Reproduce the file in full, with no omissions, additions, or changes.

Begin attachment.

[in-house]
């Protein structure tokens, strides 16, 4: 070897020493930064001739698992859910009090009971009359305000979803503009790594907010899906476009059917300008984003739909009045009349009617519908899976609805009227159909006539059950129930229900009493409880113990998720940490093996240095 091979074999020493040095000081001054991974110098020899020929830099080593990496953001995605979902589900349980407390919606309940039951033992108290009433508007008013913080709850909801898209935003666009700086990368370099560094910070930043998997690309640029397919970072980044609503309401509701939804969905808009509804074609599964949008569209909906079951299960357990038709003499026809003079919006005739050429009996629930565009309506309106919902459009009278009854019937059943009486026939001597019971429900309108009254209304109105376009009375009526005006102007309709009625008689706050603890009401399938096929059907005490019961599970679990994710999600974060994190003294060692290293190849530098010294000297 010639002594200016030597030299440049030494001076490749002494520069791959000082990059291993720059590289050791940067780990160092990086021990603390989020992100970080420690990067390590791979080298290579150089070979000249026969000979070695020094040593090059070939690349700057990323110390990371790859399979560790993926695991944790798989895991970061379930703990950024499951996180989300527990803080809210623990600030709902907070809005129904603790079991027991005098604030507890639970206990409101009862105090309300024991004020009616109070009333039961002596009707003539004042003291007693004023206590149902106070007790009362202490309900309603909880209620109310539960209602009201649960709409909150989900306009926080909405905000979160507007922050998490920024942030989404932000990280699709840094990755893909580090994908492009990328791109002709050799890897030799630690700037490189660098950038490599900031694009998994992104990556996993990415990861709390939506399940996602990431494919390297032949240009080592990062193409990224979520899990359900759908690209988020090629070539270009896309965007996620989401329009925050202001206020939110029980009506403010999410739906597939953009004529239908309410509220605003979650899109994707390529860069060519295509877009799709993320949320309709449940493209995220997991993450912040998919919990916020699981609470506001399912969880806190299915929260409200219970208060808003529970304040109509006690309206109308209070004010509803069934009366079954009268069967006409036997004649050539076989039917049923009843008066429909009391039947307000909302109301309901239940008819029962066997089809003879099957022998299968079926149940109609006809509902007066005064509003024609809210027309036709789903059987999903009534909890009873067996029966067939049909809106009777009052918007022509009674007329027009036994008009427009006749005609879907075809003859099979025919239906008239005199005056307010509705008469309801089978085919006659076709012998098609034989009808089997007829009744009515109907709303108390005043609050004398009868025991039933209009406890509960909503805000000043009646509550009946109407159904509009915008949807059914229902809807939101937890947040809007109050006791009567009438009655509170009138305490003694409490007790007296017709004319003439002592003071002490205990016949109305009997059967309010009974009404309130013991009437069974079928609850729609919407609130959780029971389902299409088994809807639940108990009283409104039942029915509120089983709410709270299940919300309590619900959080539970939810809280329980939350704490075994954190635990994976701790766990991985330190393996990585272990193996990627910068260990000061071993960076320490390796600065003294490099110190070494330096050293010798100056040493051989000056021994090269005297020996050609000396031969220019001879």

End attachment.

[in-house]
């Protein structure tokens, strides 16, 4: 070897020493930064001739698992859910009090009971009359305000979803503009790594907010899906476009059917300008984003739909009045009349009617519908899976609805009227159909006539059950129930229900009493409880113990998720940490093996240095 091979074999020493040095000081001054991974110098020899020929830099080593990496953001995605979902589900349980407390919606309940039951033992108290009433508007008013913080709850909801898209935003666009700086990368370099560094910070930043998997690309640029397919970072980044609503309401509701939804969905808009509804074609599964949008569209909906079951299960357990038709003499026809003079919006005739050429009996629930565009309506309106919902459009009278009854019937059943009486026939001597019971429900309108009254209304109105376009009375009526005006102007309709009625008689706050603890009401399938096929059907005490019961599970679990994710999600974060994190003294060692290293190849530098010294000297 010639002594200016030597030299440049030494001076490749002494520069791959000082990059291993720059590289050791940067780990160092990086021990603390989020992100970080420690990067390590791979080298290579150089070979000249026969000979070695020094040593090059070939690349700057990323110390990371790859399979560790993926695991944790798989895991970061379930703990950024499951996180989300527990803080809210623990600030709902907070809005129904603790079991027991005098604030507890639970206990409101009862105090309300024991004020009616109070009333039961002596009707003539004042003291007693004023206590149902106070007790009362202490309900309603909880209620109310539960209602009201649960709409909150989900306009926080909405905000979160507007922050998490920024942030989404932000990280699709840094990755893909580090994908492009990328791109002709050799890897030799630690700037490189660098950038490599900031694009998994992104990556996993990415990861709390939506399940996602990431494919390297032949240009080592990062193409990224979520899990359900759908690209988020090629070539270009896309965007996620989401329009925050202001206020939110029980009506403010999410739906597939953009004529239908309410509220605003979650899109994707390529860069060519295509877009799709993320949320309709449940493209995220997991993450912040998919919990916020699981609470506001399912969880806190299915929260409200219970208060808003529970304040109509006690309206109308209070004010509803069934009366079954009268069967006409036997004649050539076989039917049923009843008066429909009391039947307000909302109301309901239940008819029962066997089809003879099957022998299968079926149940109609006809509902007066005064509003024609809210027309036709789903059987999903009534909890009873067996029966067939049909809106009777009052918007022509009674007329027009036994008009427009006749005609879907075809003859099979025919239906008239005199005056307010509705008469309801089978085919006659076709012998098609034989009808089997007829009744009515109907709303108390005043609050004398009868025991039933209009406890509960909503805000000043009646509550009946109407159904509009915008949807059914229902809807939101937890947040809007109050006791009567009438009655509170009138305490003694409490007790007296017709004319003439002592003071002490205990016949109305009997059967309010009974009404309130013991009437069974079928609850729609919407609130959780029971389902299409088994809807639940108990009283409104039942029915509120089983709410709270299940919300309590619900959080539970939810809280329980939350704490075994954190635990994976701790766990991985330190393996990585272990193996990627910068260990000061071993960076320490390796600065003294490099110190070494330096050293010798100056040493051989000056021994090269005297020996050609000396031969220019001879």